"From now on, you separate kids from men,'' Guillen added. "People will be nervous and there's nothing wrong with being nervous. It's difference between nervous and having butterflies than being scared.
"Whoever is scared, believe me he's not going to be here. He might be on the ballclub, but he's not going to be on the field. This is my job and when [those players] ask me why not I'm playing, it's because I think you are scared. I'm too honest, that's my weakness. I don't see anybody yet.''

Picking his poison

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ozzieguillen.jpgMINNEAPOLIS - Considering the history, and heartbreak, the White Sox have had with the Minnesota Twins, it would seem like asking Ozzie Guillen which team in the division he fears the most would be a no-brainer.
But when asked on Friday about both the Twins and Tigers in hot pursuit from here on out, the manager played diplomat.
"Both,'' Guillen replied. "I worry about Cleveland and Kansas City, too. They can put you on the spot. But I think those two teams [Tigers and Twins], this division the last two years was decided by an extra game. That's why if you if see [Tigers skipper Jim] Leyland, myself, Gardy [Twins manager Ron Gardenhire], they will say the same stuff. This division is all the way to the end. I hope not, I hope we take over, but in the meanwhile you have to be realistic. They have too much talent, we know that.''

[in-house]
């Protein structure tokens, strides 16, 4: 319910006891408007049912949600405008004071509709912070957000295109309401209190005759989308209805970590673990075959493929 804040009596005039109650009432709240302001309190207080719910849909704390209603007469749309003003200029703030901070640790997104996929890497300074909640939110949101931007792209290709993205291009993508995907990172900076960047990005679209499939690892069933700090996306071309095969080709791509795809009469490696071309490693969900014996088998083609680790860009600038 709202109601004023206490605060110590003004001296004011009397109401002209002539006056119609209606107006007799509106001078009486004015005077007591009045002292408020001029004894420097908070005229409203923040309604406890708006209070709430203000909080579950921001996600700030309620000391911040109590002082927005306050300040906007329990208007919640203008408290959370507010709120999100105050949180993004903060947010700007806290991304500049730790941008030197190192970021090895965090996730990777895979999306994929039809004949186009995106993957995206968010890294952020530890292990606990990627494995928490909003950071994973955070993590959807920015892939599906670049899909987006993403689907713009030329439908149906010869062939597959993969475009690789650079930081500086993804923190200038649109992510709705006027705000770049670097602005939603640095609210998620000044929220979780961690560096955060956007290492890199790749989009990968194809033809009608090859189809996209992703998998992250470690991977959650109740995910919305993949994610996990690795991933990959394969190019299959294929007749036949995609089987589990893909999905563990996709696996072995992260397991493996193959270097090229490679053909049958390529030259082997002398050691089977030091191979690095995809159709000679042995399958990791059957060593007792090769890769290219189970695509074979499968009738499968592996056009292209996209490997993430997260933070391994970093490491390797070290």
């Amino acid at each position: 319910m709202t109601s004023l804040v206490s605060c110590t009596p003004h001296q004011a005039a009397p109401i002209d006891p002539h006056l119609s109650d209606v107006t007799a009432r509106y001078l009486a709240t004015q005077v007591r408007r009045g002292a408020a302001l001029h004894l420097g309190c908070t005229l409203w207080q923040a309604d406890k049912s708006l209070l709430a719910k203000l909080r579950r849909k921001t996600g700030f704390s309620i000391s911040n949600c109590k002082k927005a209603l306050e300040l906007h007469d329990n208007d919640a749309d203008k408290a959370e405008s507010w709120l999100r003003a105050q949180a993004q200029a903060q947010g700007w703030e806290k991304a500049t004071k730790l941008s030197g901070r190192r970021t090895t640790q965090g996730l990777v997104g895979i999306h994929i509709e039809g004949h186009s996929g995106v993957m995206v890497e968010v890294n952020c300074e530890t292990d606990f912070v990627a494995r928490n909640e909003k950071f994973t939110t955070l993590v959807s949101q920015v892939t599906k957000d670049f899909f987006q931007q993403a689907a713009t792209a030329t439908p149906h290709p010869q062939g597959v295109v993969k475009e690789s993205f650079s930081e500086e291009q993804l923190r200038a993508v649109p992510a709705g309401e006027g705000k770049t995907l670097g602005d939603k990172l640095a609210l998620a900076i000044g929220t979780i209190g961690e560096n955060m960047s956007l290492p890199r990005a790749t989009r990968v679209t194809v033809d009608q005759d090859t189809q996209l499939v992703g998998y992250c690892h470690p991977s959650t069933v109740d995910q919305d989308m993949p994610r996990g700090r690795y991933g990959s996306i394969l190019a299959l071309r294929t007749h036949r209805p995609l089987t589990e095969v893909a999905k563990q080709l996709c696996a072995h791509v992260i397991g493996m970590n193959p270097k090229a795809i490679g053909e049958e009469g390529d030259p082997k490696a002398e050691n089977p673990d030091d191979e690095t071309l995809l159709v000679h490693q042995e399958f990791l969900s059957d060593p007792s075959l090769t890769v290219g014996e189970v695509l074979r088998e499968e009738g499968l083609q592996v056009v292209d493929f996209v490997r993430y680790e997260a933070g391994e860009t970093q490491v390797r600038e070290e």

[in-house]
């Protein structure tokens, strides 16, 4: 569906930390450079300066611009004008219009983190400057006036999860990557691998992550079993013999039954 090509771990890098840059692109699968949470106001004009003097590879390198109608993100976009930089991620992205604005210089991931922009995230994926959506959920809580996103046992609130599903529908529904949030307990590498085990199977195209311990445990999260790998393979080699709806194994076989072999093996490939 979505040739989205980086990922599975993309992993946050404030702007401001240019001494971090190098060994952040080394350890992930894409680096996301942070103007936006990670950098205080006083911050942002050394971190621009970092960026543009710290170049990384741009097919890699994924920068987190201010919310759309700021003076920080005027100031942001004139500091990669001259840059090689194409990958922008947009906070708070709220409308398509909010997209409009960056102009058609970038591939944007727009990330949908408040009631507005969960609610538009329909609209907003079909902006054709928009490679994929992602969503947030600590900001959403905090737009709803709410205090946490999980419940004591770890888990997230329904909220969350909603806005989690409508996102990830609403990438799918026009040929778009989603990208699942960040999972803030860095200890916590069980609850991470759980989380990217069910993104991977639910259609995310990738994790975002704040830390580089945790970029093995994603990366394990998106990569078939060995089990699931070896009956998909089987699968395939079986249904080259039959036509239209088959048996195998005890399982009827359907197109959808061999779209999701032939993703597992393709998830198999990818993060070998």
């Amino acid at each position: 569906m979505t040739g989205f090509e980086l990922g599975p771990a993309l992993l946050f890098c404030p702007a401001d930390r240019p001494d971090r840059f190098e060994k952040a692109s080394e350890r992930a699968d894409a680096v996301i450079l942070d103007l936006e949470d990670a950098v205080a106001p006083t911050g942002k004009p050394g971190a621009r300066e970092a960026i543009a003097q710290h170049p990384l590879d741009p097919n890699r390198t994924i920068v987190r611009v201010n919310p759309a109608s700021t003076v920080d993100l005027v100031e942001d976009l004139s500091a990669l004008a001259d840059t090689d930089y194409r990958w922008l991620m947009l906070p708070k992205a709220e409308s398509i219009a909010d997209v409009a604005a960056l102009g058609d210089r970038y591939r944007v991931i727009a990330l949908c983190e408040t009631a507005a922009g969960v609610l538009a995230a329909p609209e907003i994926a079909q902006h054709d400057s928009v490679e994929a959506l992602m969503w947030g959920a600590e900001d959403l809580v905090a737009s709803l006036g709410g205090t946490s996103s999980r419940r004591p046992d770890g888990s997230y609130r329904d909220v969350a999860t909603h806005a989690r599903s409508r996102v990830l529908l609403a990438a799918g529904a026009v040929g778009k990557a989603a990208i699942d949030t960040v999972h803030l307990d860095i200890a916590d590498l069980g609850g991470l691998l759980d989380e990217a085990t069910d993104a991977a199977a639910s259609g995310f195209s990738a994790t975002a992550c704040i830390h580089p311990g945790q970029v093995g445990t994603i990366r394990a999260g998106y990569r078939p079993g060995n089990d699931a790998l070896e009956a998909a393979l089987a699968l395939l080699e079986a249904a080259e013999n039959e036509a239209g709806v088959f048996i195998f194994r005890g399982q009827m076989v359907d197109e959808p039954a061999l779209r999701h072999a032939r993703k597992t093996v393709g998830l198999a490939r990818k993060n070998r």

Guillen then admitted that the 2010 Sox were built specifically to beat the Twins and Tigers.
"We built this ballclub thinking about them,'' he said. "To me, whoever stays healthy and whoever pitches better, that's the one that's going to win the division because all three teams, they have enough talent there to win it.''
Because as far as Guillen is concerned, offense alone won't get it done in the Central. Those days of mashing the opposition into submission are over.
"First of all, when you have speed, they have to get on base first,'' Guillen said. "That's the most important thing. The American League is going a different way now. You're not going to see guys hit 50, 60, 70 home runs now. Look at the guys who are in first place. Why? Because they are pitching and playing good defense.